KRAS is the most frequently mutated oncogene

KRAS, a member of the RAS family, is a key regulator of signaling pathways responsible for cell proliferation, differentiation, and survival.1,2 KRAS is the most frequently mutated oncogene in human cancer and mutations in KRAS can result in continuous cellular proliferation and cancer development.1,2

KRAS G12C is an oncogenic driver mutation

The KRAS G12C mutation occurs in about 13% of NSCLC patients, and 1%-3% of colorectal and other solid tumors. G12C is a single point mutation with a glycine-to-cysteine substitution at codon 12.1,3,4 This substitution favors the activated state of KRAS, amplifying signaling pathways that lead to oncogenesis.5

Learn more about modalities targeting KRASG12C:
small molecules.

MCL video

Watch this video to learn more about the mechanism of disease for KRASG12C mutated cancers

Search our clinical trials.

Visit our resources section for additional information on potential oncogenic targets.

Mutant KRASG12C supports cancer cell growth and survival1,5-8

Illustration of wild type KRAS in a normal cell

Drawings are not to scale and proteins are enlarged and separated for clarity.

CLICK to learn more about GTP/GDP cycling in wild-type KRAS
Illustration of mutant KRAS in a tumor cell

Drawings are not to scale and proteins are enlarged and separated for clarity.

CLICK to learn more about GTP/GDP cycling in mutant KRASG12C

Targeting a unique surface groove9 on KRASG12C

  • Previous inhibitors were limited by non-selective binding to both mutant and wild-type KRAS1,5
  • Advances in understanding the protein structure of KRAS have revealed that the mutant cysteine of KRASG12C is located adjacent to a narrow pocket in the inactive GDP-bound form.9,10 This proximity offers the opportunity to selectively target the mutant cysteine with a covalent small molecule.11 In addition, a newly discovered groove at histidine 95 (H95) offers an additional site to stabilize binding of an inhibitor.12 Utilizing these enhanced binding interactions adjacent to the mutant cysteine, it is hypothesized that a covalent inhibitor could specifically lock KRASG12C in the inactive state, blocking oncogenic signaling without affecting wild-type signaling11,12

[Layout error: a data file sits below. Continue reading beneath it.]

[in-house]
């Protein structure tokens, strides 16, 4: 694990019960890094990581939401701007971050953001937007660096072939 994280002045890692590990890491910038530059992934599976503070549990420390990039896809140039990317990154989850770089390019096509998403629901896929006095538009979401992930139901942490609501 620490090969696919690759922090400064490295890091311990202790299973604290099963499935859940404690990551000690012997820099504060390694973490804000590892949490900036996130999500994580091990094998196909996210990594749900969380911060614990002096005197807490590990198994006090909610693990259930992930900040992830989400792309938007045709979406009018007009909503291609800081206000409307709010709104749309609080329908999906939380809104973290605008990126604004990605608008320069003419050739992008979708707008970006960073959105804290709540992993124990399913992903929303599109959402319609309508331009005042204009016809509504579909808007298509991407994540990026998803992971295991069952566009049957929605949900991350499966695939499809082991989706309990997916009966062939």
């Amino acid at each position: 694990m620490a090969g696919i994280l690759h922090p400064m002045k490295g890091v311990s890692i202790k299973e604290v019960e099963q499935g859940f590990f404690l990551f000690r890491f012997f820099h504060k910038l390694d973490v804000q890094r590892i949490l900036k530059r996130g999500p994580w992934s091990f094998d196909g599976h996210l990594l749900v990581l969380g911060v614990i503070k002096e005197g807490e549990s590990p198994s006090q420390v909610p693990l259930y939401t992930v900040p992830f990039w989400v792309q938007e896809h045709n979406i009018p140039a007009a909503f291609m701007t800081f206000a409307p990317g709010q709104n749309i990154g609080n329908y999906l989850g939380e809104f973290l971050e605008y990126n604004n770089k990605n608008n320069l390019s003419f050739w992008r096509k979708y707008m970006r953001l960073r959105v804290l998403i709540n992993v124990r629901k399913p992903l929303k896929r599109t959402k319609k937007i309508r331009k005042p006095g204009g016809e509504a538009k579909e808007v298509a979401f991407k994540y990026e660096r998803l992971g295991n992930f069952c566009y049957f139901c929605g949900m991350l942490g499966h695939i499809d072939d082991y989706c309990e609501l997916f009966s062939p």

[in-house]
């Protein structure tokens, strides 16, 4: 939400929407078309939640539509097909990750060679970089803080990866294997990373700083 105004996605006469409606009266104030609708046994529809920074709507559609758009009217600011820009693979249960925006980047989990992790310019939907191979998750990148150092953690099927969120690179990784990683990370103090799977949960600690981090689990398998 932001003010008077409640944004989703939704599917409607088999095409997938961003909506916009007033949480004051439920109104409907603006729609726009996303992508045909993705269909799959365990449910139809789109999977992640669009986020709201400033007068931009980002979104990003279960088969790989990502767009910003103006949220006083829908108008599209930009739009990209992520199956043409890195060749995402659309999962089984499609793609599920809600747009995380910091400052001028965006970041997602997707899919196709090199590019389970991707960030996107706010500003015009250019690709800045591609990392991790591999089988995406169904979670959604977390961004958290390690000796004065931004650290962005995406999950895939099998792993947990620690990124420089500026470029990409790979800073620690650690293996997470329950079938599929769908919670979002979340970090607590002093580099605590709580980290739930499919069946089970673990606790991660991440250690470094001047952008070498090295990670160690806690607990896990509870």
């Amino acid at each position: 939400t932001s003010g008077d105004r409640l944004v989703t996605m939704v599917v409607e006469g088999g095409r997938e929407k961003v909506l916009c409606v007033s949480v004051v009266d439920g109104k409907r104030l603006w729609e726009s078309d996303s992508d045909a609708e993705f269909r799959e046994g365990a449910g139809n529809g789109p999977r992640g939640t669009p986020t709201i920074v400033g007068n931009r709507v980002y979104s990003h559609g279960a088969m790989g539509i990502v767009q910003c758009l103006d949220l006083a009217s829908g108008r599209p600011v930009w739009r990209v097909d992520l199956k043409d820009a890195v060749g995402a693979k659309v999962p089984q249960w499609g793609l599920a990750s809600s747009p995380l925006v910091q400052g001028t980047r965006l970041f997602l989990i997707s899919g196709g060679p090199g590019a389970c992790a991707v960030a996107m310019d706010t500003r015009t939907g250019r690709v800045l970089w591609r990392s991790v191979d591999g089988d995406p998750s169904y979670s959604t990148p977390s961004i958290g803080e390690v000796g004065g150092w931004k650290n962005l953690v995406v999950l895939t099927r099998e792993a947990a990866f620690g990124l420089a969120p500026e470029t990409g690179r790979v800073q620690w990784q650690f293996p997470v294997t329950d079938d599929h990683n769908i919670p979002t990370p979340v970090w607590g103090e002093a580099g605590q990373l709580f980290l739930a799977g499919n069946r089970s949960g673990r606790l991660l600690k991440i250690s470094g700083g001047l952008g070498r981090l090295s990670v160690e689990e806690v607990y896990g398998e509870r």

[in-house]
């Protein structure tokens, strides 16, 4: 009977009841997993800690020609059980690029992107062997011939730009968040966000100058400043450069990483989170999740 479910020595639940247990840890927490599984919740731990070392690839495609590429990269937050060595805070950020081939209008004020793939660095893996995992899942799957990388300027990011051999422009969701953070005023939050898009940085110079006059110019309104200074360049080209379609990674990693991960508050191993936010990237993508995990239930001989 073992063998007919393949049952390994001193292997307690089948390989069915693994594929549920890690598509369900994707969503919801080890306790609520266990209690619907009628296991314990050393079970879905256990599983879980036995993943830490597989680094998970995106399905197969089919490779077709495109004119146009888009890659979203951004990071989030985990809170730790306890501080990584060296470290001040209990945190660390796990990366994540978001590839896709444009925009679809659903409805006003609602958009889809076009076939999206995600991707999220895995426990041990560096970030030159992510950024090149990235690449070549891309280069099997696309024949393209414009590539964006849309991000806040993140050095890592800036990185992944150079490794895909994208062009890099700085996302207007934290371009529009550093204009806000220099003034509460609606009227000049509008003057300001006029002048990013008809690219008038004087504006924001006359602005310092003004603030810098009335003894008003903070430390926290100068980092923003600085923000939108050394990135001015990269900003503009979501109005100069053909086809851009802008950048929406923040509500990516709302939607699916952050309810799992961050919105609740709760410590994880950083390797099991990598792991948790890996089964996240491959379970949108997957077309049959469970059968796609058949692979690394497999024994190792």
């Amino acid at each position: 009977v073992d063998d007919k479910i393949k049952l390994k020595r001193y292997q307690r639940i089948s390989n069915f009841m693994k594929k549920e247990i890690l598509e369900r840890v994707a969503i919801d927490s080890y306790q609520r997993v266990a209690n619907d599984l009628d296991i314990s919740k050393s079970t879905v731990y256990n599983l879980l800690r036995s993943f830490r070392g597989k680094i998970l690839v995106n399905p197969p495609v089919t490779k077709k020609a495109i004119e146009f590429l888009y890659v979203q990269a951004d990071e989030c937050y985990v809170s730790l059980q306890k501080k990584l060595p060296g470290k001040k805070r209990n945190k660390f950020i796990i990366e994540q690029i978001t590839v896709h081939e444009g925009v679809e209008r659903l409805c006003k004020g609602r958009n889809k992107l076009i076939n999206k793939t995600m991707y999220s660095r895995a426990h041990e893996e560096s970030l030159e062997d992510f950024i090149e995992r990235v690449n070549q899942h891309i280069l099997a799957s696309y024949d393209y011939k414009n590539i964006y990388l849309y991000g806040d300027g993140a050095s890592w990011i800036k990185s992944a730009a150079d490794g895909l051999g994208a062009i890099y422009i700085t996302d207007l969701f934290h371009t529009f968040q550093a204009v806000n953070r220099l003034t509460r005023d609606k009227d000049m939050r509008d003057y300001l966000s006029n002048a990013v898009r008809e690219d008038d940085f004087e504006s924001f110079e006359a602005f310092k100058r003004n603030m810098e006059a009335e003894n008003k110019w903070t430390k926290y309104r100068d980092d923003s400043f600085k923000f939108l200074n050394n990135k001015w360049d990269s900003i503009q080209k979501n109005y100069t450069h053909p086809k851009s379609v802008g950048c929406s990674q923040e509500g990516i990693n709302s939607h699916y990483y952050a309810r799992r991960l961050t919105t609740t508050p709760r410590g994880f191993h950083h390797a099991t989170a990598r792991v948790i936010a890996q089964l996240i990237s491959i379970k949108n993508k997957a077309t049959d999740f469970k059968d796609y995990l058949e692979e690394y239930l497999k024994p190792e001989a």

KRAS G12C is an important investigational target, as 13% (1 in 8) of patients with NSCLC have the KRAS G12C mutation.13

Learn more about how Amgen14 is targeting KRASG12C:
Clinical trials are underway in14:

Amgen is committed to helping patients with NSCLC and other solid tumors with KRAS G12C mutations

AKT, protein kinase B; EGFR: epidermal growth factor receptor; ERK: extracellular-signal-regulated kinase; GDP: guanosine diphosphate; GTP, guanosine triphosphate; KRAS: Kirsten rat sarcoma; MEK: mitogen-activated protein kinase; mTOR: mammalian target of rapamycin; NF- κB: nuclear factor kappa-light chain enhancer of activated B cells; NSCLC: non-small cell lung cancer; PI3K: phosphatidylinositol 3-kinase; RAF: rapidly accelerated fibrosarcoma; RAL: ras-like; RAS: rat sarcoma; RTK: receptor tyrosine kinase.


1. Cox AD, Fesik SW, Kimmelman AC, Luo J, Der CJ. Nat Rev Drug Discov. 2014;13(11):828-851. 2. Downward J. Nat Rev Cancer. 2003;3(1):11-22. 3. Biernacka A, Tsongalis PD, Peterson JD, et al. Cancer Genet. 2016;209(5):195-198. 4. Neumann J, Zeindl-Eberhart E, Kirchner T, Jung A. Pathol Res Pract. 2009;205:858-862. 5. Ryan MB, Corcoran RB. Nat Rev Clin Oncol. 2018;15(11):709-720. 6. Simanshu DK, Nissley DV, McCormick F. Cell. 2017;170(1):17-33. 7. Neel NF, Martin TD, Stratford JK, Zand TP, Reiner DJ, Der CJ. Genes Cancer. 2011;2(3):275-287. 8. Ahmadzada T, Kao S, Reid G, Boyer M, Mahar A, Cooper WA. J Clin Med. 2018;7(6):E153. doi: 10.3390/jcm7060153. 9. Lanman BA, Chen JJ, Liu L, et al. Cancer Res. 2019;79(suppl 13):abstract 4455. 10. Saiki AY, Gaida K, Rex K, et al. Cancer Res. 2019;79(suppl 13):abstract 4484. 11. Ostrem JML, Shokat KM. Nat Rev Drug Discov. 2016;15(11):771-785. 12. Canon J, Rex K, Saiki AY, et al. Nature. 2019;575(7781):217-223. 13. Data on file, Amgen; 2020. 14. Q2 2019 pipeline, Amgen. Accessed October 15, 2019.